It is interesting to note that some of the most vocal opponents of the Senate bill – including John Cornyn (Texas), Ted Cruz (Texas), and Mike Lee (Utah) – are predicted as “lean no” rather than “solid no” votes in the updated analysis. Of course, I do not think that these are really swing votes. However, they are categorized as such given the large foreign-born populations in their respective states and the increased border security measures in the bill. It will thus be interesting to follow how a “no” vote by these Senators translates with voters during their next elections.

Democrats to Watch

In factoring in the border trigger votes, only 1 Democrat stands out as a potential “lean no” vote: Mark Pryor (Arkansas). Note: there are no Democrats predicted as “solid no” votes. In March, my models characterized Senator Pryor as a “lean yes” vote. However, he recently voted against tabling the Grassley and Cornyn amendments. It is also worth noting that while he is predicted as a “solid yes” vote, Joe Manchin (West Virginia) is another Democrat who voted against tabling the Grassley and Cornyn amendments.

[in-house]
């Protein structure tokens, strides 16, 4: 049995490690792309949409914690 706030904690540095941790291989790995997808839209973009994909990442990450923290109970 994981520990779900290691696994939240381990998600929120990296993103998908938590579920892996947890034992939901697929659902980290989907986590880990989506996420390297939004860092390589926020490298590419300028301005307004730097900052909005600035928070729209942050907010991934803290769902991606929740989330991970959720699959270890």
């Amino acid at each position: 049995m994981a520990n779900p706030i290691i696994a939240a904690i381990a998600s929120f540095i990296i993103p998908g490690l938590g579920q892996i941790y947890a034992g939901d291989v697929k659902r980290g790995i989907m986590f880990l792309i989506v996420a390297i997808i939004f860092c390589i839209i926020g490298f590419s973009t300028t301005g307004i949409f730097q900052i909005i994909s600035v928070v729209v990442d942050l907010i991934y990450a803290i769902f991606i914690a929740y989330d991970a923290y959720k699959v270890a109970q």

There are 62 Senators predicted as “solid yes” votes, 6 who “lean yes,” 11 who “lean no,” and 21 predicted as “solid no” votes. A full list is available here. Assuming that all who are predicted as “solid yes” or “lean yes” actually vote yes, we have 68 votes for the bill. Assuming that Mark Pryor joins the “yes” votes, this leads to a total of 69 votes for the bill. As the confidence intervals around the predicted probabilities of the “lean no” votes intersect 0.5, after excluding Senators Cornyn, Cruz, and Lee, we can reasonably suspect an upper limit of 76 yes votes, though this would be a real far reach.

In March, the data pointed to 67 to 71 yes votes on CIR. Today, after factoring in the border trigger votes and the increased border security measures, the data point to 69 to 76 yes votes. For those who argue that stricter border security measures are necessary for increasing support for the bill, there is some support for this (moving from an upper limit of 71 to 76). However, for others who argue that stricter border security is unnecessary for securing a filibuster-proof vote, there is also support for this (the needle was already at 67 and moved only to 69).